Dozens rally during JCPS board meeting for fired Norton Elementa - WDRB 41 Louisville News

Dozens rally during JCPS board meeting for fired Norton Elementary principal Ken Stites

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Parents and community members rally against the district's firing of Norton Elementary School Ken Stites on Tuesday before a school board meeting (Photo by Toni Konz, WDRB News) Parents and community members rally against the district's firing of Norton Elementary School Ken Stites on Tuesday before a school board meeting (Photo by Toni Konz, WDRB News)

LOUISVILLE, Ky. (WDRB) -- Dozens of parents, students and community members gathered before the Jefferson County Board of Education meeting on Tuesday to rally against the district's firing of their longtime principal.

The group, wearing maroon colored T-shirts and signs that read "I Stand With Stites" and chanting their support of Ken Stites as they walked up and down Newburg Road and Bishop Lane, say they are furious with JCPS over its decision to fire him.

During the 7 p.m. meeting, two people addressed the school board on the firing, which happened on May 30 following a district investigation. Stites' termination letter claims he gave false or misleading information on his daughter's student assignment applications.

Ken Rosenbaum, a retired district administrator who volunteers at Norton, told the board that the school is "not broken."

"It does not need to be fixed," he said.

Rosenbaum says he "couldn't help but wonder -- is there a witch hunt going on? Is it because a very outspoken man has offended someone in power?"

Deanna Ferreira, a Norton parent, became emotional when talking about Stites. She noted several other rallies that have occurred since May 30 to support Stites, including one on June 1 that drew more than 150 people.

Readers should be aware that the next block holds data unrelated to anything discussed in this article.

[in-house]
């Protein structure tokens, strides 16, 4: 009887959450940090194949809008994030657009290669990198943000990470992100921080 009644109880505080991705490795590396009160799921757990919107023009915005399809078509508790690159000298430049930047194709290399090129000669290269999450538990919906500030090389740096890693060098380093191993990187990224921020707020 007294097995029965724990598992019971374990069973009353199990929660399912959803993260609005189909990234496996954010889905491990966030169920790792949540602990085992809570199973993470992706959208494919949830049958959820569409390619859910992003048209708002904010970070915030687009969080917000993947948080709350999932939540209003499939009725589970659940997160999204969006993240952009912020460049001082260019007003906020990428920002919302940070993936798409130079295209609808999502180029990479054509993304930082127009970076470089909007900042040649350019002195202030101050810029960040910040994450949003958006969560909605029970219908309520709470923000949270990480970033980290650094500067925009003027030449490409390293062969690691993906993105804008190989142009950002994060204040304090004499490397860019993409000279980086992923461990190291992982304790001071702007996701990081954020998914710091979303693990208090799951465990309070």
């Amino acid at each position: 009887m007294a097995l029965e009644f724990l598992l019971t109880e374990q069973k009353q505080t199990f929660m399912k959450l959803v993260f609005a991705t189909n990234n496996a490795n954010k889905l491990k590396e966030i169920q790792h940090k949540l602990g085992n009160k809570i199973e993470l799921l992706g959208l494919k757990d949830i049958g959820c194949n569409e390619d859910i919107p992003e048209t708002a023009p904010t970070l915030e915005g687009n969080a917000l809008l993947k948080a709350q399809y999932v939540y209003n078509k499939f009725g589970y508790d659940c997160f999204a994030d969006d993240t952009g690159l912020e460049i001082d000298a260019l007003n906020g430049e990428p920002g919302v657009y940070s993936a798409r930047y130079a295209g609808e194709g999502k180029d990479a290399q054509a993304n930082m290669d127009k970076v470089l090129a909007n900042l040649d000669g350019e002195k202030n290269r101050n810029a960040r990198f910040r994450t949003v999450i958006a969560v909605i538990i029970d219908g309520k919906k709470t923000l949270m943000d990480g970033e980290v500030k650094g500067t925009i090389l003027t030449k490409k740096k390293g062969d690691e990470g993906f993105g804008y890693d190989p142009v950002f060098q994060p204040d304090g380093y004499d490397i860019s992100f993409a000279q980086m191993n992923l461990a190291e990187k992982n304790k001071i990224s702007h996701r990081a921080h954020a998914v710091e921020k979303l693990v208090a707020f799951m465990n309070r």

"It speaks volumes that current and former parents, students and community members have shown up to support Mr. Stites," she said.

By law, the school board is not responsible for the hiring or firing of individual employees of the school district, with the exception of the superintendent. Board members listened to the comments but did not say anything during the meeting about it.

As part of his termination, district officials called into question where Stites children were living, since he owns a home in Indiana. Stites says the district sent a private investigator to an apartment he is renting.

The former principal says his daughters were lawfully living with a relative in Jefferson County, allowing them to attend school in JCPS.

"My daughters were living with a relative who had power of attorney, their education and guardianship," Stites said, adding that his understanding was that this was "perfectly fine."

"The allegations made against him are just basically false," said attorney Will Walsh. "My client has never misrepresented anything to the district." 

In addition to the residency issue, the district also states in its termination letter that allegations were made that Stites had "improperly overstaffed a position at your school and had inappropriately influenced your SBDM council to defund and remove the position from your school completely."

Norton Elementary is one of the district's highest performing schools and was recently asked to submit an application to be recognized as part of the National Blue Ribbon Schools Program later this fall, which recognizes public and private elementary, middle, and high schools based on their overall academic excellence or their progress in closing achievement gaps among student subgroups.

Stites has appealed the district's firing to the state and has asked for a public tribunal to hear his case.

nder state law, any certified public school employee who is terminated, suspended without pay or publicly reprimanded has the right to appeal the superintendent's decision to a tribunal. The panel consists of an active or retired teacher, an administrator and a lay person -- none of whom reside in the county involved in the dispute.

During a tribunal hearing, both sides subpoena witnesses to testify and who are subject to cross-examination by the other side. Each side also introduces exhibits to prove their case.

The tribunal panel then has five days to render a decision with a majority vote. The decision is binding and may be appealed to circuit court by either party.

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